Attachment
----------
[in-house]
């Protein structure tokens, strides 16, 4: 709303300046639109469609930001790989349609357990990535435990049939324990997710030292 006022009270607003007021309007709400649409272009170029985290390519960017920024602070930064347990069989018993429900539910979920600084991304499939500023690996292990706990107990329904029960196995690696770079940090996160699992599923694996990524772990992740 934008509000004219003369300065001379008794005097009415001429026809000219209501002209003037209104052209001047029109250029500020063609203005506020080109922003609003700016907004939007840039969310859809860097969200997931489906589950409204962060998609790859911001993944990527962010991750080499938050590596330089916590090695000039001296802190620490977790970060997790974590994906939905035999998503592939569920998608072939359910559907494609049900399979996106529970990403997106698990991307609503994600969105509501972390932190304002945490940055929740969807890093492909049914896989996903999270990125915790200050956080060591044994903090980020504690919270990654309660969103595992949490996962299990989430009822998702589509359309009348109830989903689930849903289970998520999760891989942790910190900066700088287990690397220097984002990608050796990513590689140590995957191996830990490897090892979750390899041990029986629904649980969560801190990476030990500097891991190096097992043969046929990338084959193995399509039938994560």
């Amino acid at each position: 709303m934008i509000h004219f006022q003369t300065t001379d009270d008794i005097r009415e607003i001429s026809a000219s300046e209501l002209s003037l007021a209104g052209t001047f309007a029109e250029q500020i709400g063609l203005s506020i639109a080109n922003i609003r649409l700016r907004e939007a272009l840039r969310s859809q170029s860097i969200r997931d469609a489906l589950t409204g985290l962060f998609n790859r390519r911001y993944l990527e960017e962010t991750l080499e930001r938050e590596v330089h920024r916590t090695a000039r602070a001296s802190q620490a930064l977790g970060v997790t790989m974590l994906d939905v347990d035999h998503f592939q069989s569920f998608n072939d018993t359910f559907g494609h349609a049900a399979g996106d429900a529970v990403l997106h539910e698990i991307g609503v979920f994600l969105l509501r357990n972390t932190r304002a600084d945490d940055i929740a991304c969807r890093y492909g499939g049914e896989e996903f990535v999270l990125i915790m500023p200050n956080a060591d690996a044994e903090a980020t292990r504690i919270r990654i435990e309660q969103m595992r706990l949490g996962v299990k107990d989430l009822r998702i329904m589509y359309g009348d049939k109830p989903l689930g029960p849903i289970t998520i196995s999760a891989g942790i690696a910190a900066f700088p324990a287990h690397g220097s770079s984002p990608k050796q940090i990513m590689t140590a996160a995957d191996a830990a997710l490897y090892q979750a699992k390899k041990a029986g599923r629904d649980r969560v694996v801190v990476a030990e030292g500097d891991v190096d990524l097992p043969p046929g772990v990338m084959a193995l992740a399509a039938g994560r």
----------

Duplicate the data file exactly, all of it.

[in-house]
């Protein structure tokens, strides 16, 4: 709303300046639109469609930001790989349609357990990535435990049939324990997710030292 006022009270607003007021309007709400649409272009170029985290390519960017920024602070930064347990069989018993429900539910979920600084991304499939500023690996292990706990107990329904029960196995690696770079940090996160699992599923694996990524772990992740 934008509000004219003369300065001379008794005097009415001429026809000219209501002209003037209104052209001047029109250029500020063609203005506020080109922003609003700016907004939007840039969310859809860097969200997931489906589950409204962060998609790859911001993944990527962010991750080499938050590596330089916590090695000039001296802190620490977790970060997790974590994906939905035999998503592939569920998608072939359910559907494609049900399979996106529970990403997106698990991307609503994600969105509501972390932190304002945490940055929740969807890093492909049914896989996903999270990125915790200050956080060591044994903090980020504690919270990654309660969103595992949490996962299990989430009822998702589509359309009348109830989903689930849903289970998520999760891989942790910190900066700088287990690397220097984002990608050796990513590689140590995957191996830990490897090892979750390899041990029986629904649980969560801190990476030990500097891991190096097992043969046929990338084959193995399509039938994560």
């Amino acid at each position: 709303m934008i509000h004219f006022q003369t300065t001379d009270d008794i005097r009415e607003i001429s026809a000219s300046e209501l002209s003037l007021a209104g052209t001047f309007a029109e250029q500020i709400g063609l203005s506020i639109a080109n922003i609003r649409l700016r907004e939007a272009l840039r969310s859809q170029s860097i969200r997931d469609a489906l589950t409204g985290l962060f998609n790859r390519r911001y993944l990527e960017e962010t991750l080499e930001r938050e590596v330089h920024r916590t090695a000039r602070a001296s802190q620490a930064l977790g970060v997790t790989m974590l994906d939905v347990d035999h998503f592939q069989s569920f998608n072939d018993t359910f559907g494609h349609a049900a399979g996106d429900a529970v990403l997106h539910e698990i991307g609503v979920f994600l969105l509501r357990n972390t932190r304002a600084d945490d940055i929740a991304c969807r890093y492909g499939g049914e896989e996903f990535v999270l990125i915790m500023p200050n956080a060591d690996a044994e903090a980020t292990r504690i919270r990654i435990e309660q969103m595992r706990l949490g996962v299990k107990d989430l009822r998702i329904m589509y359309g009348d049939k109830p989903l689930g029960p849903i289970t998520i196995s999760a891989g942790i690696a910190a900066f700088p324990a287990h690397g220097s770079s984002p990608k050796q940090i990513m590689t140590a996160a995957d191996a830990a997710l490897y090892q979750a699992k390899k041990a029986g599923r629904d649980r969560v694996v801190v990476a030990e030292g500097d891991v190096d990524l097992p043969p046929g772990v990338m084959a193995l992740a399509a039938g994560r």